We gave it a C-
Hey, did you know that technology is a double-edged sword? That all of the byte-sized computing power that’s supposed to liberate us may also be enslaving us? This is the earth-shattering revelation at the heart of The Circle — a disappointingly glib corporate conspiracy thriller starring Emma Watson and Tom Hanks. It’s a movie that desperately wants to be timely and relevant, warning us about the Brave New World threats we all face when it comes to privacy, surveillance, and freedom. But it’s so cartoony and ham-fisted it sabotages its own argument.
Adapted from Dave Eggers’ 2013 novel by Eggers himself and director James Ponsoldt (2015’s far better The End of the Tour), The Circle is especially dispiriting considering its top-flight cast. Watson plays Mae Holland, a fresh-faced wage slave who has a soul-sucking job answering customer complaints for the water company, a crappy beater car that breaks down, and a father with MS (Bill Paxton, standing out from the grim surroundings in his final big-screen role). She’s the kind of naïve babe in the woods that paranoid thrillers like this one throw into the deep end without a life preserver. In case we couldn’t immediately tell that she’s not your typical technology-obsessed millennial, her phone’s ring tone is the Shaker song “Simple Gifts” and her childhood friend (Boyhood’s Ellar Coltrane) gives impassioned speeches against social media and handcrafts artisanal chandeliers out of deer antlers.
Mae’s best friend, Annie (Karen Gillan), offers her a way out. She manages to get her a dream job interview at the futuristic tech company where she works: The Circle. Think Apple run by Dr. Evil. After a quirky interview, which Mae aces, she gets the gig and soon finds herself walking the manicured corporate campus where there’s a constant smorgasbord of yoga classes, bocce courts, and trampolines — not to mention Beck concerts. It’s like Shangri La. Of course, the second we see the Big Ideas-spouting CEO (Hanks’ Eamon Bailey) prowling the stage of the corporate auditorium like Steve Jobs crossed with the Big Bad Wolf, we know that, yes, this is all too good to be true. (Even in a bad movie, Hanks can’t help but be charismatic.) The company is an Orwellian techno-cult preaching to glassy-eyed twentysomething zombies who are only too willing to hand over their privacy for a thumbs up or winking emoji. And Mae is so seduced by having a good job, a good salary, and medical coverage for her sick father, that she buys in. She literally signs over her free will, agreeing to live transparently and be on camera 24 hours a day.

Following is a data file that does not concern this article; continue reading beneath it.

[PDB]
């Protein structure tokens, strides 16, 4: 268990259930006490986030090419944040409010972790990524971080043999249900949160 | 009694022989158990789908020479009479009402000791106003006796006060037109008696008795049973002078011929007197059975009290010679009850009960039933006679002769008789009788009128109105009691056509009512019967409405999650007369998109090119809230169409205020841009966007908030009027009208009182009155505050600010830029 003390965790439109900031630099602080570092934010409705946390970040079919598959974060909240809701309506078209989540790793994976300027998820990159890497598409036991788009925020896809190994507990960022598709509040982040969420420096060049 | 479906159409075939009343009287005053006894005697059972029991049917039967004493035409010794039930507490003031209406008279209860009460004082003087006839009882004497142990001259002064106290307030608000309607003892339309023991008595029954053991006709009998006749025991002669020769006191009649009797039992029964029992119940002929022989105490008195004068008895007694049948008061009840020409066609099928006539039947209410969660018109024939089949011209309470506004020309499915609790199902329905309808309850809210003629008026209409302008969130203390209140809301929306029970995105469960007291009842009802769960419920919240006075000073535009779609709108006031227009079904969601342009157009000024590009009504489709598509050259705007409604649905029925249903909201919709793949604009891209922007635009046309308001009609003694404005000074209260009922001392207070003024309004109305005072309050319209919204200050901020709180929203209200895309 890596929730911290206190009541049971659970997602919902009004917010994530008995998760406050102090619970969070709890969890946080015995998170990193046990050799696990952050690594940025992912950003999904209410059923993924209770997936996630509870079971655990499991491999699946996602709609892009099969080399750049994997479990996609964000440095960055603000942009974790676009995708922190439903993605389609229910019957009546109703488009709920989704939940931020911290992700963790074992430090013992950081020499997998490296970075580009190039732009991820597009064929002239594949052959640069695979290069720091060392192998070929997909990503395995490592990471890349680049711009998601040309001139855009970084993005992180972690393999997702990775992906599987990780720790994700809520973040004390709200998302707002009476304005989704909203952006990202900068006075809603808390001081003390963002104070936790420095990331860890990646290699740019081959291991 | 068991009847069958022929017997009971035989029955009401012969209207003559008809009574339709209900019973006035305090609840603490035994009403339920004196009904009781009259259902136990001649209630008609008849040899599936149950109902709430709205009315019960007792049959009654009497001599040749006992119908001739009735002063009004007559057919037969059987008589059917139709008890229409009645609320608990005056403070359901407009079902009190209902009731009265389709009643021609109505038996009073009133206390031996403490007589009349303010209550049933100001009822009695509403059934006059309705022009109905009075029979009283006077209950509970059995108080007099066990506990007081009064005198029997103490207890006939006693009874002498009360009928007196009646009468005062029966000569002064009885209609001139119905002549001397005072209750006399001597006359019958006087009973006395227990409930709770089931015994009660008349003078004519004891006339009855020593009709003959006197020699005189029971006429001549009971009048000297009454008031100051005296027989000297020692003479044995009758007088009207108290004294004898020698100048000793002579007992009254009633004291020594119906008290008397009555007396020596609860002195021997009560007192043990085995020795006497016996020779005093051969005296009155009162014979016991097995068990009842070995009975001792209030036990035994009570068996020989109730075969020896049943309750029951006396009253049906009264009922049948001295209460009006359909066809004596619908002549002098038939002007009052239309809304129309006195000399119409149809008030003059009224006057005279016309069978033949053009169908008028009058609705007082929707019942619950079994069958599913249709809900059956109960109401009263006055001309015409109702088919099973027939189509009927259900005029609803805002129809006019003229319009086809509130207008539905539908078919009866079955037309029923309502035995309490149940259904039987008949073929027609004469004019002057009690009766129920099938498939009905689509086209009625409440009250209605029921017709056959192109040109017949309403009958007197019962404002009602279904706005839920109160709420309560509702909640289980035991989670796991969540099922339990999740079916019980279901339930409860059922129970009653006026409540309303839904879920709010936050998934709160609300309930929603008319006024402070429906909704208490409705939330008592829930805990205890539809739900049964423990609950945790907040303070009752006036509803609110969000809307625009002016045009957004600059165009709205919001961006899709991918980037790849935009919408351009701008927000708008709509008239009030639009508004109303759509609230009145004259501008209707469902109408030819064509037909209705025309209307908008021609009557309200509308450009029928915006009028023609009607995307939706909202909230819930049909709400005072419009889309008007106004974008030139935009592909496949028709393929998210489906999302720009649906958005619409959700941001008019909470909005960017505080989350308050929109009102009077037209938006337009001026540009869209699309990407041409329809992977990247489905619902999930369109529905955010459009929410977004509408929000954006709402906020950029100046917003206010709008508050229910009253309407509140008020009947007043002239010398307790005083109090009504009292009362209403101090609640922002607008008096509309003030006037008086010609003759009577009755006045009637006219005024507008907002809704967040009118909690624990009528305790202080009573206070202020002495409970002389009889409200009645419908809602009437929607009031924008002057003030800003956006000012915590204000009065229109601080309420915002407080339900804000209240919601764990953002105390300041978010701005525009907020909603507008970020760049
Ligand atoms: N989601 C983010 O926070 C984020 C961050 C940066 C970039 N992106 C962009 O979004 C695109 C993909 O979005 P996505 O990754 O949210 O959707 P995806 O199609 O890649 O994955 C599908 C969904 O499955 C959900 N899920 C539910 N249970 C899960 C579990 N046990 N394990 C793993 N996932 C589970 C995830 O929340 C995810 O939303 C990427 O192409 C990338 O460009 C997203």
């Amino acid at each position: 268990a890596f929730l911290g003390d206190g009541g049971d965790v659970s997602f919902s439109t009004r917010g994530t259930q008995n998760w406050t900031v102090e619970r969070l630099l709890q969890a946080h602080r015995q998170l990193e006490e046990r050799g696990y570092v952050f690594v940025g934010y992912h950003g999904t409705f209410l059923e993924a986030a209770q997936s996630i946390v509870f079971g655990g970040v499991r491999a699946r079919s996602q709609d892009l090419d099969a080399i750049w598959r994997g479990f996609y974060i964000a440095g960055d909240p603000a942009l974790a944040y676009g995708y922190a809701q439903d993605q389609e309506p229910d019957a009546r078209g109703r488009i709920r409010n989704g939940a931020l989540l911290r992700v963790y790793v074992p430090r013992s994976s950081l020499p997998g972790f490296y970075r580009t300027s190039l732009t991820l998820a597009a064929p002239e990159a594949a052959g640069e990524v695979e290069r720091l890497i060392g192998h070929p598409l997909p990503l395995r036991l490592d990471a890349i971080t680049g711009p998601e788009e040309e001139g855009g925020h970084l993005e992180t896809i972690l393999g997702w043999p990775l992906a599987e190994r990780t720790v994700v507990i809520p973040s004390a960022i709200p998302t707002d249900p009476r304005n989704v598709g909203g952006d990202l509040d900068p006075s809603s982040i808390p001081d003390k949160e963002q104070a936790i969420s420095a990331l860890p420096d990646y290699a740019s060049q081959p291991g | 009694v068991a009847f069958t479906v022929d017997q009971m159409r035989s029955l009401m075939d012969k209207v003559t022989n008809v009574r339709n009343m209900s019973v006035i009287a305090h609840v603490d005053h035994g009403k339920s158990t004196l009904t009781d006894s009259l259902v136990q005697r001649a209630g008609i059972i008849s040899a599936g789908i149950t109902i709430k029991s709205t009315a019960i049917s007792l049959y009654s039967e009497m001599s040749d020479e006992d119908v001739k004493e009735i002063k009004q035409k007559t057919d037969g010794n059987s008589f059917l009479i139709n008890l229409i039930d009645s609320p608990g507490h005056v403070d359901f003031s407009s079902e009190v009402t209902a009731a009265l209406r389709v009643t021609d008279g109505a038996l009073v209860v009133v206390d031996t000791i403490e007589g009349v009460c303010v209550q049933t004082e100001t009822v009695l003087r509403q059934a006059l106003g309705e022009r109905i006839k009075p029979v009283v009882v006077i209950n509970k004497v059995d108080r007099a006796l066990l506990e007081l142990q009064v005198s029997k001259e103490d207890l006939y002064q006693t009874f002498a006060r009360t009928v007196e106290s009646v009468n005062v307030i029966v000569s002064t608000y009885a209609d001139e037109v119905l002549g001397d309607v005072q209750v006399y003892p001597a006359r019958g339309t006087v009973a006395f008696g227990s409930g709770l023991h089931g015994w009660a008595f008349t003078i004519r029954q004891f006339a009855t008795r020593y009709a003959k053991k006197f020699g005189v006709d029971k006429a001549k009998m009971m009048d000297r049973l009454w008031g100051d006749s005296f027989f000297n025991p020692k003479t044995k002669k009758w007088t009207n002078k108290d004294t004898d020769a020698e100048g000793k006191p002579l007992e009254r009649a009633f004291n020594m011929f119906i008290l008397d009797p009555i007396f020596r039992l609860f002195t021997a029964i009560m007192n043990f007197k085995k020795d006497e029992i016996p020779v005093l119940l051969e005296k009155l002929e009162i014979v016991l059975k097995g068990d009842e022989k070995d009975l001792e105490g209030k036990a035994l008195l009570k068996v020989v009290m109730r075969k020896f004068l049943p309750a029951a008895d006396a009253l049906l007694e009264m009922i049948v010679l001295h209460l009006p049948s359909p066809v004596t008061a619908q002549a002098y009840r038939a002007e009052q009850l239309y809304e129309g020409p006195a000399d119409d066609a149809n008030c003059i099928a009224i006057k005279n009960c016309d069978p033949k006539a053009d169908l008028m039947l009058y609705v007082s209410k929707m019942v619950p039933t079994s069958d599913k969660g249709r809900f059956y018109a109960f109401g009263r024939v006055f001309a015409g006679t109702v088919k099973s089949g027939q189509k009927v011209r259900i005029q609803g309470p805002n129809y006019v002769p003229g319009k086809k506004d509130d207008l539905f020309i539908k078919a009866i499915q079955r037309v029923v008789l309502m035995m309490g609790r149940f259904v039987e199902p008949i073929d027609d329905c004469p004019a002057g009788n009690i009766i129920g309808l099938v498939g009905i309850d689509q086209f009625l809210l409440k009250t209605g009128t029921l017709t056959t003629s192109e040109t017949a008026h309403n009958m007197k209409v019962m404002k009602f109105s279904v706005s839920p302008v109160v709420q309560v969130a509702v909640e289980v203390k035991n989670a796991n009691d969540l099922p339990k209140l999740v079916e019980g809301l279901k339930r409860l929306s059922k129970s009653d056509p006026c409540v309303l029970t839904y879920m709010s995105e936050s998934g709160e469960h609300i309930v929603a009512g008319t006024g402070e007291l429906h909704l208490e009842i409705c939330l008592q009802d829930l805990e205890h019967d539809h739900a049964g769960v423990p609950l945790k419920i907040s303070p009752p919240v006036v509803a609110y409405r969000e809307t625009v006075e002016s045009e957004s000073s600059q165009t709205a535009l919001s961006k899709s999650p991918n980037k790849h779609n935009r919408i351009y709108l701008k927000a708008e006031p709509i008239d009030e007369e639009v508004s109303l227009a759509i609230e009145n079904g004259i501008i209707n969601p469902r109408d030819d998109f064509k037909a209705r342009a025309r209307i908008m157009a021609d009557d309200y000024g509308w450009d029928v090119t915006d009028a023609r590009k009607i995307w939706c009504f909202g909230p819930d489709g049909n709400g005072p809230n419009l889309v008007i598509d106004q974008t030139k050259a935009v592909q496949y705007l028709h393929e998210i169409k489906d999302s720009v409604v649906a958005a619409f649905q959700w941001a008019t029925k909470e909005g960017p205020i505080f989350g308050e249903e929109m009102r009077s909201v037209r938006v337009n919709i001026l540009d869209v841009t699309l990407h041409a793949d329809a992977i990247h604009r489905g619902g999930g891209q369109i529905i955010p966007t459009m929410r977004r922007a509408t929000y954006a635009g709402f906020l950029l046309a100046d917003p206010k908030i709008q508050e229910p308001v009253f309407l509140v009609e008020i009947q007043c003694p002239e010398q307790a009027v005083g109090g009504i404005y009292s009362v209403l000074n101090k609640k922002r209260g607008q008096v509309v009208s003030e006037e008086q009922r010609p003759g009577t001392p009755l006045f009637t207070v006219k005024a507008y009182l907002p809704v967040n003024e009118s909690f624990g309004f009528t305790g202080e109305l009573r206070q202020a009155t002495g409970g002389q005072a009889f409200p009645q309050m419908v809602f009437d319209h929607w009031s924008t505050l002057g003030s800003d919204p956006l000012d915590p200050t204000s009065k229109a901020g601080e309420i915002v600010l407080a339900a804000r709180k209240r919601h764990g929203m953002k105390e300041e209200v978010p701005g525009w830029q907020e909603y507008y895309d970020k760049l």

All of this is handled so broadly that it’s hard to buy what the film’s ostensibly selling. It’s so obvious that Hanks and his second in command at The Circle (Patton Oswalt, who’s ominous character might as well be named Snidely Whiplash) are up to no good that there’s nowhere for the film to go with any shred of surprise. Ponsoldt and Eggers are making a satire, but they don’t seem to understand that good satire requires a light touch rather than a heavy hand. As Mae gets sucked deeper and deeper into The Circle (more Kool-Aid, please!), she becomes less and less convincing and sympathetic. If we can all see how baldly nefarious The Circle is, why can’t she? And if she can’t, then why should we care about her? Naturally, there comes a moment in the film when Mae will wake up and see through the lies and all of Eamon’s pseudo-compassionate visionary doublespeak. But by then, it’s way too late for us to care. The Circle is a movie wrestling with real ideas we should all be concerned about, but it’s doing it with one arm tied behind its back. C–